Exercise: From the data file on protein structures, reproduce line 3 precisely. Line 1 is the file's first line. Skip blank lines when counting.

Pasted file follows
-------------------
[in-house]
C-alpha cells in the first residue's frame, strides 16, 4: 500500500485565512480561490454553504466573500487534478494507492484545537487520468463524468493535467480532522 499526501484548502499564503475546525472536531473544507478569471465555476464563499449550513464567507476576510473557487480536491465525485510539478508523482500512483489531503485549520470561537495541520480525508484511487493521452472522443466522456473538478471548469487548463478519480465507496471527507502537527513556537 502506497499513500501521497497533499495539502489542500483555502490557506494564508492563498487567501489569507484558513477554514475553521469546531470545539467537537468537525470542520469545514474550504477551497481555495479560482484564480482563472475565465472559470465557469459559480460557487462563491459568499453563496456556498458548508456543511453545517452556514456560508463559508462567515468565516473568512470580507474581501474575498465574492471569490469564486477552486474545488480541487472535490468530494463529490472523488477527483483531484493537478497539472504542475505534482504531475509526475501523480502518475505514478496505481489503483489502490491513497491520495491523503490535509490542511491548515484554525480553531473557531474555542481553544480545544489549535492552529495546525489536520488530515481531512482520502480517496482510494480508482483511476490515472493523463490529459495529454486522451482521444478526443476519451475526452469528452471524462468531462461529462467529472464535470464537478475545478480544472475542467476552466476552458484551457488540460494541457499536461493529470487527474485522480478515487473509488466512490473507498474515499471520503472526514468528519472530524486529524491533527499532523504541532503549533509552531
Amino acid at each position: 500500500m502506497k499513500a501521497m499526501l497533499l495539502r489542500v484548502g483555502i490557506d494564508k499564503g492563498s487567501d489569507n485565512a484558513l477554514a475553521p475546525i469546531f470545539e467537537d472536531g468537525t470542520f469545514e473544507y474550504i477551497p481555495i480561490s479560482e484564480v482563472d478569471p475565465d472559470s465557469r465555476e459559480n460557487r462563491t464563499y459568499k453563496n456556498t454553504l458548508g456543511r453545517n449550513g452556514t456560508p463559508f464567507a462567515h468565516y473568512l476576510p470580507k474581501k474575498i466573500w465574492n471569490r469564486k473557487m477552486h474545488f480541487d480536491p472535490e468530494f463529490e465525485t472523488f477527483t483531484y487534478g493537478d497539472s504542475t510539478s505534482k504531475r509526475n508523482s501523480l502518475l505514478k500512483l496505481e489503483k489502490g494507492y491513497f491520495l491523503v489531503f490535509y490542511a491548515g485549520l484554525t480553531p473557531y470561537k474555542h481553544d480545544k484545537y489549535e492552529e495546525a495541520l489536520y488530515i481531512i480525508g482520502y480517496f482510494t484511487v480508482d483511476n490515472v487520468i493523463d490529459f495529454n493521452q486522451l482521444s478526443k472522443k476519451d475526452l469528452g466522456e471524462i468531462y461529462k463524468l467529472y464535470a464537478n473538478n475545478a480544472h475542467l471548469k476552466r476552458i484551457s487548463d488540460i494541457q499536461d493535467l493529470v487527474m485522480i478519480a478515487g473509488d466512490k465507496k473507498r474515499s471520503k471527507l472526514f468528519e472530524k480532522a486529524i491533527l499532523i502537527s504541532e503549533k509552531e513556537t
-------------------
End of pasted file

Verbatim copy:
Amino acid at each position: 500500500m502506497k499513500a501521497m499526501l497533499l495539502r489542500v484548502g483555502i490557506d494564508k499564503g492563498s487567501d489569507n485565512a484558513l477554514a475553521p475546525i469546531f470545539e467537537d472536531g468537525t470542520f469545514e473544507y474550504i477551497p481555495i480561490s479560482e484564480v482563472d478569471p475565465d472559470s465557469r465555476e459559480n460557487r462563491t464563499y459568499k453563496n456556498t454553504l458548508g456543511r453545517n449550513g452556514t456560508p463559508f464567507a462567515h468565516y473568512l476576510p470580507k474581501k474575498i466573500w465574492n471569490r469564486k473557487m477552486h474545488f480541487d480536491p472535490e468530494f463529490e465525485t472523488f477527483t483531484y487534478g493537478d497539472s504542475t510539478s505534482k504531475r509526475n508523482s501523480l502518475l505514478k500512483l496505481e489503483k489502490g494507492y491513497f491520495l491523503v489531503f490535509y490542511a491548515g485549520l484554525t480553531p473557531y470561537k474555542h481553544d480545544k484545537y489549535e492552529e495546525a495541520l489536520y488530515i481531512i480525508g482520502y480517496f482510494t484511487v480508482d483511476n490515472v487520468i493523463d490529459f495529454n493521452q486522451l482521444s478526443k472522443k476519451d475526452l469528452g466522456e471524462i468531462y461529462k463524468l467529472y464535470a464537478n473538478n475545478a480544472h475542467l471548469k476552466r476552458i484551457s487548463d488540460i494541457q499536461d493535467l493529470v487527474m485522480i478519480a478515487g473509488d466512490k465507496k473507498r474515499s471520503k471527507l472526514f468528519e472530524k480532522a486529524i491533527l499532523i502537527s504541532e503549533k509552531e513556537t